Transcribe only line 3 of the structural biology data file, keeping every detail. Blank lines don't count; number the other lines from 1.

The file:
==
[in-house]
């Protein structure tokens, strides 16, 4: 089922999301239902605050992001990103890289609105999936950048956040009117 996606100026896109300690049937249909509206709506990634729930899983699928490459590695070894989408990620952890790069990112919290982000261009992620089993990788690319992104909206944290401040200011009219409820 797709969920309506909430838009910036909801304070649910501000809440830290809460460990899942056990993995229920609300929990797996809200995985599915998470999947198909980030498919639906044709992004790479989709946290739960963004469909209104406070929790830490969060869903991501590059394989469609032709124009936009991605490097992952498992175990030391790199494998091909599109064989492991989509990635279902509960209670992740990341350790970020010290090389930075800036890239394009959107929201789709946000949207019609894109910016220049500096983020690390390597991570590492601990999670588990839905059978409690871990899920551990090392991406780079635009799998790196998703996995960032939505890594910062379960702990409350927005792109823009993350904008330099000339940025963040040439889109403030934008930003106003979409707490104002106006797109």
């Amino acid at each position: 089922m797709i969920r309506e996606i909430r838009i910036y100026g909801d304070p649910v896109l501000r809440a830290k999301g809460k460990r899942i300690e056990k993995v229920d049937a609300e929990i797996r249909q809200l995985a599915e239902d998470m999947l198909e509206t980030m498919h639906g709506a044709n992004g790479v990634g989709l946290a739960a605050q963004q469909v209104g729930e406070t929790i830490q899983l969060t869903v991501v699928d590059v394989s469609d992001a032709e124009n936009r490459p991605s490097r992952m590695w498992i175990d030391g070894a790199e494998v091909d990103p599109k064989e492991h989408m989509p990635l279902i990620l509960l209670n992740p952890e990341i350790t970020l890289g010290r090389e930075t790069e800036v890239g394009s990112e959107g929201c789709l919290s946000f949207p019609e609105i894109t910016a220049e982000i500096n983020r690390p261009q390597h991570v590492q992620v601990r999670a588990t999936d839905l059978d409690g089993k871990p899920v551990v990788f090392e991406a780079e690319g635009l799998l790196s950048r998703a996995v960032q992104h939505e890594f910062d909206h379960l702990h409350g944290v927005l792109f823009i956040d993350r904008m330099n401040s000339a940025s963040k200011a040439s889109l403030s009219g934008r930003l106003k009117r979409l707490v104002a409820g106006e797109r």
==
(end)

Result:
């Amino acid at each position: 089922m797709i969920r309506e996606i909430r838009i910036y100026g909801d304070p649910v896109l501000r809440a830290k999301g809460k460990r899942i300690e056990k993995v229920d049937a609300e929990i797996r249909q809200l995985a599915e239902d998470m999947l198909e509206t980030m498919h639906g709506a044709n992004g790479v990634g989709l946290a739960a605050q963004q469909v209104g729930e406070t929790i830490q899983l969060t869903v991501v699928d590059v394989s469609d992001a032709e124009n936009r490459p991605s490097r992952m590695w498992i175990d030391g070894a790199e494998v091909d990103p599109k064989e492991h989408m989509p990635l279902i990620l509960l209670n992740p952890e990341i350790t970020l890289g010290r090389e930075t790069e800036v890239g394009s990112e959107g929201c789709l919290s946000f949207p019609e609105i894109t910016a220049e982000i500096n983020r690390p261009q390597h991570v590492q992620v601990r999670a588990t999936d839905l059978d409690g089993k871990p899920v551990v990788f090392e991406a780079e690319g635009l799998l790196s950048r998703a996995v960032q992104h939505e890594f910062d909206h379960l702990h409350g944290v927005l792109f823009i956040d993350r904008m330099n401040s000339a940025s963040k200011a040439s889109l403030s009219g934008r930003l106003k009117r979409l707490v104002a409820g106006e797109r």